Monday, October 28, 2013

Well, duh. Lessons from marketing & branding

As I was prepping my lesson for today, I realized that a PowerPoint presentation that I'd done a few years ago needed some work. Although my slides contained all of the necessary information, and didn't violate any major PowerPoint rules, there was no clear organizational structure that carried over from slide to slide.  Here's what I mean:

Slide 1

Slide 2
Both of these slides contained all of the information students needed in a reasonably organized format. But it occurred to me that it would be better if all of the slides had the same basic structure to help students organize the relevant information more easily. So I made a table for each sound, clearly identifying the relevant points about each sound in a way that was consistent across sounds. My slides contain all of the same information as the originals, but now it's much easier to quickly identify the relevant information about each sound.

Slide 1 with table
Slide 2 with table

Interestingly enough, today as I was circulating around the class helping students with homework, I noticed a lot of students had either pulled up this slide from my PowerPoint, or had printed it and had it out next to their computer. Partly this is because this is one of the newer concepts that we've studied, and they had to answer a question about when each sound was used.

/ɾ/ or /r/?
But then I realized that they also needed to answer a question about when each sound was used from the information on this slide, and I didn't see anyone with this slide pulled up or printed out. I would like to say that it's because this information is slightly older and they know it already, but I don't think that's the case (based on reviewing homework assignments).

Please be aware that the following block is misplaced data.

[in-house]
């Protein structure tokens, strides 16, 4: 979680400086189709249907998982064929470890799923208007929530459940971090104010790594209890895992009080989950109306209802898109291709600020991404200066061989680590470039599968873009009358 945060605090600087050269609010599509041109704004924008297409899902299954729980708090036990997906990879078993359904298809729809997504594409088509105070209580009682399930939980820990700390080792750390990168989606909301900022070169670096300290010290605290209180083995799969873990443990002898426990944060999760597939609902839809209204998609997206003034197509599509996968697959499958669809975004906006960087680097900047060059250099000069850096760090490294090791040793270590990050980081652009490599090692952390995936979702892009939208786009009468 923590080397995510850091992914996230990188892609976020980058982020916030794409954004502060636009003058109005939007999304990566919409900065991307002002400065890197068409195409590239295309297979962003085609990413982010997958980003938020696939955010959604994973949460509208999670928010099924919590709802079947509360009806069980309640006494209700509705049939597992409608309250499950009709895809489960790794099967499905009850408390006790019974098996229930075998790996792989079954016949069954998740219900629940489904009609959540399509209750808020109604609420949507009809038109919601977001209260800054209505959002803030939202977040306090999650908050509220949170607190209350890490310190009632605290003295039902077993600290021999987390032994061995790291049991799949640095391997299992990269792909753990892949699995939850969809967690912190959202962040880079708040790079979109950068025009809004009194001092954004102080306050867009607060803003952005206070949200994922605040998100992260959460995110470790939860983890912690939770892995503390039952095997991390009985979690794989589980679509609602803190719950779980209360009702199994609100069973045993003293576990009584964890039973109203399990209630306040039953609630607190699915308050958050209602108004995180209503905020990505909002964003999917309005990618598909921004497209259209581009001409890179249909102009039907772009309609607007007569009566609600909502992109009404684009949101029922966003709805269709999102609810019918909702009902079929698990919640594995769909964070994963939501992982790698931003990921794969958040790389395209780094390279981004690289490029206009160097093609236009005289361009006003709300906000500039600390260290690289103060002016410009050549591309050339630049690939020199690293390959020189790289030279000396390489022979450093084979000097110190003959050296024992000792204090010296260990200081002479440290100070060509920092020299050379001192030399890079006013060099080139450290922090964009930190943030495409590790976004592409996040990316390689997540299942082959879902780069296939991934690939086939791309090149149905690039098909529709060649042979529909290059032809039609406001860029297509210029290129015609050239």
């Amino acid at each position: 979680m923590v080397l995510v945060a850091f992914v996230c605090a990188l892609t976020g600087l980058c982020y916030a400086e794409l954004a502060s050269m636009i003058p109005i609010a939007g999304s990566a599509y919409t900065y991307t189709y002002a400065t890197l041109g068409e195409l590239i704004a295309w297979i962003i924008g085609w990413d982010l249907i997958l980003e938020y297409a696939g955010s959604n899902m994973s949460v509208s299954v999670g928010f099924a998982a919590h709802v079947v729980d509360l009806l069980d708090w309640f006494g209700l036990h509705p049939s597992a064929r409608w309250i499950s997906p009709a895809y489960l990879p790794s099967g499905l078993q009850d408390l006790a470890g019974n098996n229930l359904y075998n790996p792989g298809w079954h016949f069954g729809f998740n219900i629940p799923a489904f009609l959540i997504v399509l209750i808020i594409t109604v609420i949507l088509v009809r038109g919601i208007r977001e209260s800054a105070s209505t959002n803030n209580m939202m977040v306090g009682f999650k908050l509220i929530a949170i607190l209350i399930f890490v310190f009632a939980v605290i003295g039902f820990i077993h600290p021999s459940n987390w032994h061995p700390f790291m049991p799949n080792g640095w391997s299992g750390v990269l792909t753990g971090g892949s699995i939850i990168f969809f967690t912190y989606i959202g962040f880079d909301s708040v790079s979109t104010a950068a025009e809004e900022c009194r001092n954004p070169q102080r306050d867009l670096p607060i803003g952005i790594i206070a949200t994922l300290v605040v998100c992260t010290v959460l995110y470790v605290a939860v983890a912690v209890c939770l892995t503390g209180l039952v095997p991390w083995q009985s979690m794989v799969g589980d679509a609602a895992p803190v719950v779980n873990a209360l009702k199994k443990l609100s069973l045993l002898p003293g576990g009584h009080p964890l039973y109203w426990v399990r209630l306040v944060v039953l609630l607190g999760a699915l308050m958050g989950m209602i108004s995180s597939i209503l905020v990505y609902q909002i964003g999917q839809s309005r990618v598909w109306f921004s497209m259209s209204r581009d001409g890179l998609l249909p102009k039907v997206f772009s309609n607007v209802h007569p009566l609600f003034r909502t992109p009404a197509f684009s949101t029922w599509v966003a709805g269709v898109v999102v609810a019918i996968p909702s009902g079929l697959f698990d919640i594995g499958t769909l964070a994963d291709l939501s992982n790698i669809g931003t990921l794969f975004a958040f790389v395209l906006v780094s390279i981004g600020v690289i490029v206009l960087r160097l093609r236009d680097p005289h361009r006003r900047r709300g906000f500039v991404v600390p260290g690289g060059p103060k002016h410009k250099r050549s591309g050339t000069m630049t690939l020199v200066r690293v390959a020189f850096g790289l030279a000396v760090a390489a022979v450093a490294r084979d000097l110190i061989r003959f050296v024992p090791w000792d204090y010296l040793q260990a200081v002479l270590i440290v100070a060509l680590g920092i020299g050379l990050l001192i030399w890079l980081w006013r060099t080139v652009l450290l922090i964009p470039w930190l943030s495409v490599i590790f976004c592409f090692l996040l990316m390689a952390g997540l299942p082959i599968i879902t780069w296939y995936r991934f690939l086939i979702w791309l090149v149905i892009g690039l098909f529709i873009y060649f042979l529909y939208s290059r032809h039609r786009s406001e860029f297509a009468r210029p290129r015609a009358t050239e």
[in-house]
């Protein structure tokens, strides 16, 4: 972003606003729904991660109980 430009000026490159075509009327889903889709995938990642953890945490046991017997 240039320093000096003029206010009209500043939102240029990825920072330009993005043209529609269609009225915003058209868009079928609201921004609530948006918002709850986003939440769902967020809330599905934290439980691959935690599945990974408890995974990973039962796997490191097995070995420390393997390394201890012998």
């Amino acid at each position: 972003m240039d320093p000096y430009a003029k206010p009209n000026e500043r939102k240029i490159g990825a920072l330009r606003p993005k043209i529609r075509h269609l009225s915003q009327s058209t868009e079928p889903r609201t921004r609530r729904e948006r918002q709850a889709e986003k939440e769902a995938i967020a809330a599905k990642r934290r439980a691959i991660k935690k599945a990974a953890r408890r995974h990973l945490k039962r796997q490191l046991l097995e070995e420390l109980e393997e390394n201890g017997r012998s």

/m/, /ɱ/, /n̪/, /n/, /ɳ/, /ɲ/ or /ŋ/?

Again, this slide is reasonably well-organized and easy to read. But which gives you a more efficient and accessible summary? The above slide, or the one below?

Same information, but in a table.
I mentioned branding & marketing in my title because over the last few years, my university has been proactively pursuing creating a unified brand. When I first heard about this, my reaction was less than favorable. I thought, 'We're a university, not a business! Why are we talking about branding and creating a cohesive, unified brand?' (Although I was excited about the resulting PowerPoint templates, to be sure. :) )

The short answer (and most likely dumbed down for academics who twitch and start to foam at the mouth when universities use corporate-speak) is that it makes it easy to identify something as pertaining to the university, and easier to find information. For example, prior to the development of a webpage template, all colleges and departments were free to develop their own webpages as they saw fit. That was a recipe for disaster, because there was no internal cohesion between pages on the university webpage, which made it incredibly difficult to navigate, and by extension, difficult for people to find information they were looking for. ('Here's your navigation bar over here! Oh, but on this page it's at the top of the page! And on that one it's in the right sidebar!') In addition, let's just say that some of the pages looked like a three-year-old designed them. In some cases, you wouldn't know that it was a university page unless you looked at the address, because there was no indication anywhere on the page itself that it was part of the university. Implementing a single template meant that the basic structure of each page is the same across colleges and departments, which makes it much easier to use (and also appears much more professional).

As I was thinking about my PowerPoint slides, I realized that branding principles can apply here, too. If there's consistency between slides in a single presentation, or better yet, between slides across presentations, it's much easier for students to find the information they're looking for, which reduces the amount of time they spending clicking through presentations trying to find the information they need. It seems blindingly obvious to me now that I think about it; hence the 'Well, duh' directed at myself in my post title. :)

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